Travel back in time to the 18th century and visit with Elizabeth Bennet and Mr. Darcy as UT celebrates AustenFest April 5–7.
Department of History News
UT Andrew Jackson scholar Daniel Feller has been invited to join a team of experts to review The Papers of Abraham Lincoln. The panel will make recommendations such as the best digital platform for publishing Lincoln’s papers, the project’s staffing needs, and the best organizational structure.
President Donald Trump visited The Hermitage Wednesday on the 250th anniversary of Andrew Jackson’s birth to lay a wreath at his grave. UT history professor Daniel Feller stood 50 feet from him as he delivered a speech from the home’s front porch.
The role of African American soldiers in World War I will be the focus of UT’s second annual Fleming-Morrow Distinguished Lecture in African-American History from 5:30 to 7 p.m. Thursday, February 23.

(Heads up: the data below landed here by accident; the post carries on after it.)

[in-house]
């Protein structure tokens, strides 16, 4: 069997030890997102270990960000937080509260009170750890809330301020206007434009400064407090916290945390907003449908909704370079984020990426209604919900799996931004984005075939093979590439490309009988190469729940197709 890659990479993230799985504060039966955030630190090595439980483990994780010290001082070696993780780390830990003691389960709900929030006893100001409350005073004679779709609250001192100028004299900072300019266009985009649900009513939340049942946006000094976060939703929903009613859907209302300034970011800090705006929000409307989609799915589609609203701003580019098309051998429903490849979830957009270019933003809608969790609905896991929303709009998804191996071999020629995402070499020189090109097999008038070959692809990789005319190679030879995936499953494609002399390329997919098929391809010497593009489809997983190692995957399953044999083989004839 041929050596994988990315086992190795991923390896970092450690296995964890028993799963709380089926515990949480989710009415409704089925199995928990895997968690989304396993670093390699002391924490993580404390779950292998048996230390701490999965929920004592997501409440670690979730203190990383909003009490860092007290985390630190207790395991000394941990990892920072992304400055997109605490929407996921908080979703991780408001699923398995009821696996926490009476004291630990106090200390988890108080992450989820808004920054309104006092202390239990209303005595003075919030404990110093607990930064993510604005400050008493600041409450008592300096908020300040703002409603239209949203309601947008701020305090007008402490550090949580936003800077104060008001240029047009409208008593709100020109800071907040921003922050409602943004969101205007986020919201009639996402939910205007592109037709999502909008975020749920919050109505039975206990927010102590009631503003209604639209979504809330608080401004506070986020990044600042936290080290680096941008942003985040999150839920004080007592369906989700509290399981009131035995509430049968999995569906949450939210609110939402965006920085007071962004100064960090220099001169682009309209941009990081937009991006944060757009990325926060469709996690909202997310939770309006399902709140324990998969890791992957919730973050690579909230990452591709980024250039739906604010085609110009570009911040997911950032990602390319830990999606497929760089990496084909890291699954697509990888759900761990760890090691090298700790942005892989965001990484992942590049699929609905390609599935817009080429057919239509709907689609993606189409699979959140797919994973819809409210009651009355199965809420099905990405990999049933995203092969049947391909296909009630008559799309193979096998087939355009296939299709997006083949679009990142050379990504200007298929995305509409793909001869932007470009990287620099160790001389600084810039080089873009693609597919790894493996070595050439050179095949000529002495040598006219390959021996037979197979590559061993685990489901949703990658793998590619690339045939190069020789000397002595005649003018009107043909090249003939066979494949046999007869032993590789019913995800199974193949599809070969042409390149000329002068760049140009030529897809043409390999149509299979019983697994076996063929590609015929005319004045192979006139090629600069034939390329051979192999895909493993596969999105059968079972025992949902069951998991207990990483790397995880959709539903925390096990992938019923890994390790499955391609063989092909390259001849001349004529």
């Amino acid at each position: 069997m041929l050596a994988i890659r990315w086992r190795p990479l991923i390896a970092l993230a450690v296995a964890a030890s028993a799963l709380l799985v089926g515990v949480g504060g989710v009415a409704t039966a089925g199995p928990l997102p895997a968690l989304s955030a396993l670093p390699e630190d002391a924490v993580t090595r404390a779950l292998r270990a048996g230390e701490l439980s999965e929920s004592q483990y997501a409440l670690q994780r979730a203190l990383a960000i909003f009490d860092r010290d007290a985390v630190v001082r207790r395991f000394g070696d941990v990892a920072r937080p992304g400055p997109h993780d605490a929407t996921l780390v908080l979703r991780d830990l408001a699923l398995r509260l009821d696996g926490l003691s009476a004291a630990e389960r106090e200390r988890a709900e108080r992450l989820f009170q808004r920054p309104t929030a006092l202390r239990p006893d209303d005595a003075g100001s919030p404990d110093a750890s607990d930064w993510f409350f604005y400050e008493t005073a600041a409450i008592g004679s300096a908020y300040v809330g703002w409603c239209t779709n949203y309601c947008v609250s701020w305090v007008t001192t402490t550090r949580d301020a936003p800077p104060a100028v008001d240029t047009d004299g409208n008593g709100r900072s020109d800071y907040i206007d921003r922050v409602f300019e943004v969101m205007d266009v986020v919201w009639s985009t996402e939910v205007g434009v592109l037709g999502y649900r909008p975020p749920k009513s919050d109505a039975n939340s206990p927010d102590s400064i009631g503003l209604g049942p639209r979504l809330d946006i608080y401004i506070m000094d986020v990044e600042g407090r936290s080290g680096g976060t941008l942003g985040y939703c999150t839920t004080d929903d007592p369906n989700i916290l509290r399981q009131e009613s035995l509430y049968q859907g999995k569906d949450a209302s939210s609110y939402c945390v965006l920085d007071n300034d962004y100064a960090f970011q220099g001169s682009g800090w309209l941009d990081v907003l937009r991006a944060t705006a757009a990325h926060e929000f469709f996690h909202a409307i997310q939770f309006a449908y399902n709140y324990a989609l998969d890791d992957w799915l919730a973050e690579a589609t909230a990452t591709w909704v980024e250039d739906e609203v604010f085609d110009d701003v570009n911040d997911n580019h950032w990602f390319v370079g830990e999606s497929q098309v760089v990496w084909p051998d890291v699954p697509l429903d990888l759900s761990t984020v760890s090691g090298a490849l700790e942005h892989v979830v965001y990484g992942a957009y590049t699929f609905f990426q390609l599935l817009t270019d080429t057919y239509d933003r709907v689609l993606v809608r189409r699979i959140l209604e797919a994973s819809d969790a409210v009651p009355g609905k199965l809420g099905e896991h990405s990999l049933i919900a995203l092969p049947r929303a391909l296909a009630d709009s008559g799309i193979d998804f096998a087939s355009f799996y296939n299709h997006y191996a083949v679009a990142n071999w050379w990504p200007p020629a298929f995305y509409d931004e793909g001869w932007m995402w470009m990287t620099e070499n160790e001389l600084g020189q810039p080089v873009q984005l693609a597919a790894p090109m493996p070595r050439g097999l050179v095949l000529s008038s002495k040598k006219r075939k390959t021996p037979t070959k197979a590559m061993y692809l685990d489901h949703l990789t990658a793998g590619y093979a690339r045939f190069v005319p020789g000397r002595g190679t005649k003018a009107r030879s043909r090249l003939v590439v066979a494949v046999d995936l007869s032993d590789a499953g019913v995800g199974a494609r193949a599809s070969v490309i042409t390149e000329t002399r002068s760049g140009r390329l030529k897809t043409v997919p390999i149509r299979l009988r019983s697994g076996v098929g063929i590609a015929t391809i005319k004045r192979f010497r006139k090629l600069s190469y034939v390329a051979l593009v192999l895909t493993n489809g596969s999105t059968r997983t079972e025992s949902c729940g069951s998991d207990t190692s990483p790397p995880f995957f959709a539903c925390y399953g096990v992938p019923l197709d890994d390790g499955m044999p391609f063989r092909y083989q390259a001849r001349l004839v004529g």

The USA Today Network featured an interview with Daniel Feller, professor of history, about the comparisons between presidents Donald Trump and Andrew Jackson.
In WBIR’s coverage of President Trump’s Inauguration, Professors Dan Feller and Amber Roessner weighed in regarding their respective areas of expertise.
The Department of History will hold a symposium on the historical nature of the 2016 presidential election from 5 to 6:30 p.m. today.
WBIR-TV Channel 10 featured a UT history class that studied the life of entertainer and philanthropist Dolly Parton as a way to understand history. Taught by Lynn Sacco, associate professor of history, the class studied Parton’s autobiography, listened to her music, and watched her films to learn the ins and outs of this universal icon.
Daniel Feller, professor of history, recently spoke with WGBH-TV in Boston about the similarities between the 1828 election Andrew Jackson and John Quincy Adams and this year’s presidential race between Hillary Clinton and Donald Trump.
Ernest Freeberg, head of the UT Department of History, and Daniel Feller, professor of history, penned an opinion-editorial for the Knoxville News Sentinel to add to the current conversation in the state over proposed changes to K-12 social studies standards.